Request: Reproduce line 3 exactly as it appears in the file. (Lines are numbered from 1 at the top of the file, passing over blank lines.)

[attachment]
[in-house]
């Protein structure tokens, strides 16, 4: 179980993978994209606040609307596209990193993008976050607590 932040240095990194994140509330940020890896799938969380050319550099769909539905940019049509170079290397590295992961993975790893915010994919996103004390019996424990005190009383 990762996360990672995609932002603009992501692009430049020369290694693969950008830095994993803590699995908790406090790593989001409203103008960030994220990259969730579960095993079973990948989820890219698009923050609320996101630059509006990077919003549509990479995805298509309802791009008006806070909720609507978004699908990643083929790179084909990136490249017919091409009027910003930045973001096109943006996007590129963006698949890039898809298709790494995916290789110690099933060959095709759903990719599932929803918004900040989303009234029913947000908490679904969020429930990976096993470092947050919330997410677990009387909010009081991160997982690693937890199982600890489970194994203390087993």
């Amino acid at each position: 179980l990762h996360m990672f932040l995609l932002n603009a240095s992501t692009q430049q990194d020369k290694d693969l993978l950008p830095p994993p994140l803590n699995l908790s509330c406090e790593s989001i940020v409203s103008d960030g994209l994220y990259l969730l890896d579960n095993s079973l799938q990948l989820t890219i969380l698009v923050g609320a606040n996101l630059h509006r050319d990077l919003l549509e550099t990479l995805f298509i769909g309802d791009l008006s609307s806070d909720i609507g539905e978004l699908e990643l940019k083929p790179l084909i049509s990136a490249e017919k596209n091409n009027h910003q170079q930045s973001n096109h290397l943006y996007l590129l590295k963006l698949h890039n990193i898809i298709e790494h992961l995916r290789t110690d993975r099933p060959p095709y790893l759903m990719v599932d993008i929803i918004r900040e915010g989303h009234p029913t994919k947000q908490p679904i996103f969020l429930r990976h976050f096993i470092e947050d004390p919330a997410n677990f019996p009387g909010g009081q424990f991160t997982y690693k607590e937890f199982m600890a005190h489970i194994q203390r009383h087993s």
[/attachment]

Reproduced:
């Amino acid at each position: 179980l990762h996360m990672f932040l995609l932002n603009a240095s992501t692009q430049q990194d020369k290694d693969l993978l950008p830095p994993p994140l803590n699995l908790s509330c406090e790593s989001i940020v409203s103008d960030g994209l994220y990259l969730l890896d579960n095993s079973l799938q990948l989820t890219i969380l698009v923050g609320a606040n996101l630059h509006r050319d990077l919003l549509e550099t990479l995805f298509i769909g309802d791009l008006s609307s806070d909720i609507g539905e978004l699908e990643l940019k083929p790179l084909i049509s990136a490249e017919k596209n091409n009027h910003q170079q930045s973001n096109h290397l943006y996007l590129l590295k963006l698949h890039n990193i898809i298709e790494h992961l995916r290789t110690d993975r099933p060959p095709y790893l759903m990719v599932d993008i929803i918004r900040e915010g989303h009234p029913t994919k947000q908490p679904i996103f969020l429930r990976h976050f096993i470092e947050d004390p919330a997410n677990f019996p009387g909010g009081q424990f991160t997982y690693k607590e937890f199982m600890a005190h489970i194994q203390r009383h087993s």